BFI London Film Festival 2017 - UPDATE #8
Directed by Alexander Payne
USA/135 MINUTES/HEADLINE GALAS
Featuring a world in which shrinking technology has become ubiquitous, and in which whole communities of shrunk-down people exist, Downsizing
is easily Alexander Payne's weakest film -- which is especially confounding since it sees him reunited with long-time writing partner Jim Taylor. It actually starts out really well; Matt Damon is great in the main role, and the film has a really fun sense of energy. But at a certain point the energy starts draining from the film like air out of a balloon; the heavy-handed environmental message gets more and more pronounced, and the very long 135 minute running time increasingly becomes an issue. It's too bad, because the first half is actually pretty great -- the extent to which the film ultimately peters out is actually kind of stunning.
You Were Never Really Here
Directed by Lynne Ramsay
UK/USA/FRANCE/95 MINUTES/HEADLINE GALAS
Based on the premise alone -- about a take-no-prisoners muscle-for-hire whose latest job involves rescuing a kidnapped young girl -- you might think you know what type of movie you're getting with You Were Never Really Here. The word "taken" might come to mind. But director Lynne Ramsay clearly has no interest in making that movie, eschewing traditional action beats at every opportunity to instead make a an odd character study about a deeply disturbed man. It's an interesting film which, in attempting to put us in the main character's mindset, is often unnerving and discordant. It sometimes feels a little bit too arty for its own good, though the main issue here is Joaquin Phoenix's misguided performance. Phoenix is a great actor who can be electrifying, but his work here is subdued to the point of non-existence; he mumbles his way through the film, and looks to be constantly on the verge of falling asleep.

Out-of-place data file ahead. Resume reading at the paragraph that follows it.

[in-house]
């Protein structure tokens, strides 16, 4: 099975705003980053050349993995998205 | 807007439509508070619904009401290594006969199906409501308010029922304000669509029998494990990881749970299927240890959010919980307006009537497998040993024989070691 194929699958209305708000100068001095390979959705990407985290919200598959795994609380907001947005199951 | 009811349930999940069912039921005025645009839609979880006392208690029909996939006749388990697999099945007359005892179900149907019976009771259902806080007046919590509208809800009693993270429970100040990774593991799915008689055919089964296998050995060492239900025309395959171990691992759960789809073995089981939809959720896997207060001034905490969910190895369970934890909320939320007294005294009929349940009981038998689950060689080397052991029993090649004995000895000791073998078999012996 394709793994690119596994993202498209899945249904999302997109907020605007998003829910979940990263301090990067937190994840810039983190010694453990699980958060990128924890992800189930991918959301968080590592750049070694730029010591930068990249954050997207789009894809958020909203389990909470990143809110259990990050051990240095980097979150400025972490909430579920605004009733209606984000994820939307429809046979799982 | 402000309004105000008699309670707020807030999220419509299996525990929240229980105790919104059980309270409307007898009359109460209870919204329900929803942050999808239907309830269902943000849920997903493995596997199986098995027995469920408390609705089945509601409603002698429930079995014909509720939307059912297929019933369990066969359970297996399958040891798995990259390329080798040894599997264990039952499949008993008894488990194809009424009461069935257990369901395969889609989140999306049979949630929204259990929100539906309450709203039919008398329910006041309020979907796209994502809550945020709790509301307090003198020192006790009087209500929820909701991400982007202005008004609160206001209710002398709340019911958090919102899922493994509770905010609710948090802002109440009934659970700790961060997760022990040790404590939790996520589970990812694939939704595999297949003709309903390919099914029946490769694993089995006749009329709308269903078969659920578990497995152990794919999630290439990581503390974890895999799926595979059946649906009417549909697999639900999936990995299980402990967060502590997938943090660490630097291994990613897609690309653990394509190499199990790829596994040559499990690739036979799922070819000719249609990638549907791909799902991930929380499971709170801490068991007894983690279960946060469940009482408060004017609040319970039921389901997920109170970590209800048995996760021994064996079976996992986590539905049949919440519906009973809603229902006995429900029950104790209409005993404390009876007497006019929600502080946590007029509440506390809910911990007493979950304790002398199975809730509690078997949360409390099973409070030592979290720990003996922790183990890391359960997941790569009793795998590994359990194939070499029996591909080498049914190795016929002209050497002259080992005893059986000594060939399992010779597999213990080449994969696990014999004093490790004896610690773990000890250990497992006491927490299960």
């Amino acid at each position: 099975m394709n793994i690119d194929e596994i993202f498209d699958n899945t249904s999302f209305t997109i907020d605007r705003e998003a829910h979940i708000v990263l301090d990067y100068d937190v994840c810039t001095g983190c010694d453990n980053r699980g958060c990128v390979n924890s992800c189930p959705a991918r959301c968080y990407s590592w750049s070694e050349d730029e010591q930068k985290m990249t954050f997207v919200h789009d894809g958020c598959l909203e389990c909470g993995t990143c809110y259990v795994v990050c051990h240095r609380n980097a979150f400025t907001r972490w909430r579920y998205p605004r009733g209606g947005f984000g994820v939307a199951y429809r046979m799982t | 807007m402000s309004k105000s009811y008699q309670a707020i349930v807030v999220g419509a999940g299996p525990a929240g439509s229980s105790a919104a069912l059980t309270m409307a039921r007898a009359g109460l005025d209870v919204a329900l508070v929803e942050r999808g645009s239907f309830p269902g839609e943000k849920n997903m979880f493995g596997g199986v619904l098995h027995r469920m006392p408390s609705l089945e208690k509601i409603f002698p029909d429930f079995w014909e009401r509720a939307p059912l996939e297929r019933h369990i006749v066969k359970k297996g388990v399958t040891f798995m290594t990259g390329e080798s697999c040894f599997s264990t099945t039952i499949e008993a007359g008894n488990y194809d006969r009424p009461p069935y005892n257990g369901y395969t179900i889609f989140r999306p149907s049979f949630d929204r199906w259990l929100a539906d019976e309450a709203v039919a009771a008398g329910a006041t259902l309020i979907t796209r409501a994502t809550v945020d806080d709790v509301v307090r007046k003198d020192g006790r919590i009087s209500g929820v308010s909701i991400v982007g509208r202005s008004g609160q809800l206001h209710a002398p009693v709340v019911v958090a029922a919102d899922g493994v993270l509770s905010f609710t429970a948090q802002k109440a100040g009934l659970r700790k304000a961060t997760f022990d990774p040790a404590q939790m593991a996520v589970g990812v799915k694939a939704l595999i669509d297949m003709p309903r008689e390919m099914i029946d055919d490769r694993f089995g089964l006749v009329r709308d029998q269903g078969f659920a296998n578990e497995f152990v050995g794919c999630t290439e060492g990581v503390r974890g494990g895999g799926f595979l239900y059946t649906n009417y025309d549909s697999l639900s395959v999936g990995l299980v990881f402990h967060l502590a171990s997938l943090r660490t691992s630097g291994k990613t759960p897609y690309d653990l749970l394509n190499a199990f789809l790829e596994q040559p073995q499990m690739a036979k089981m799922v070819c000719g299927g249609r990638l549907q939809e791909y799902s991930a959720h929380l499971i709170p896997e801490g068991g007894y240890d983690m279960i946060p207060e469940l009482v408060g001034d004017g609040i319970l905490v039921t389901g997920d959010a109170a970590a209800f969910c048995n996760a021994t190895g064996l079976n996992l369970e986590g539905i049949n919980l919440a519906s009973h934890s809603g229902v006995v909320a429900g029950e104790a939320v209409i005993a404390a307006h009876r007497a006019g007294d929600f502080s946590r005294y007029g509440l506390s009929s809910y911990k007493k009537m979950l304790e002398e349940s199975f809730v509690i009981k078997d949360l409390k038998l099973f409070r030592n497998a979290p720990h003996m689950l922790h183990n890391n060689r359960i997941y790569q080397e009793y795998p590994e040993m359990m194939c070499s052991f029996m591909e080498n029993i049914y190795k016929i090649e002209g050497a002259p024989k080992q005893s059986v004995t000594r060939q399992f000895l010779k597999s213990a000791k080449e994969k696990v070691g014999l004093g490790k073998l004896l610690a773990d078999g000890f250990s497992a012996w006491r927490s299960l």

About a group of resistance fighters in Japan-occupied Hong Kong during World War II, Our Time Will Come
seems like it should be a lot more interesting than it actually is. But none of the characters are particularly memorable, and Ann Hui's competent but styleless direction doesn't do the film any favours. There's an odd lack of energy here which makes the film feel surprisingly lifeless, and makes the 130 minute running time feel much, much longer than it actually is. Our Time Will Come
just feels like it's never really sure what type of film it wants to be -- the characters are too bland for it to work as a drama, the action is too infrequent for it to work as a thriller, and the scope is too limited for it to work as an epic (despite the unnecessarily epic length).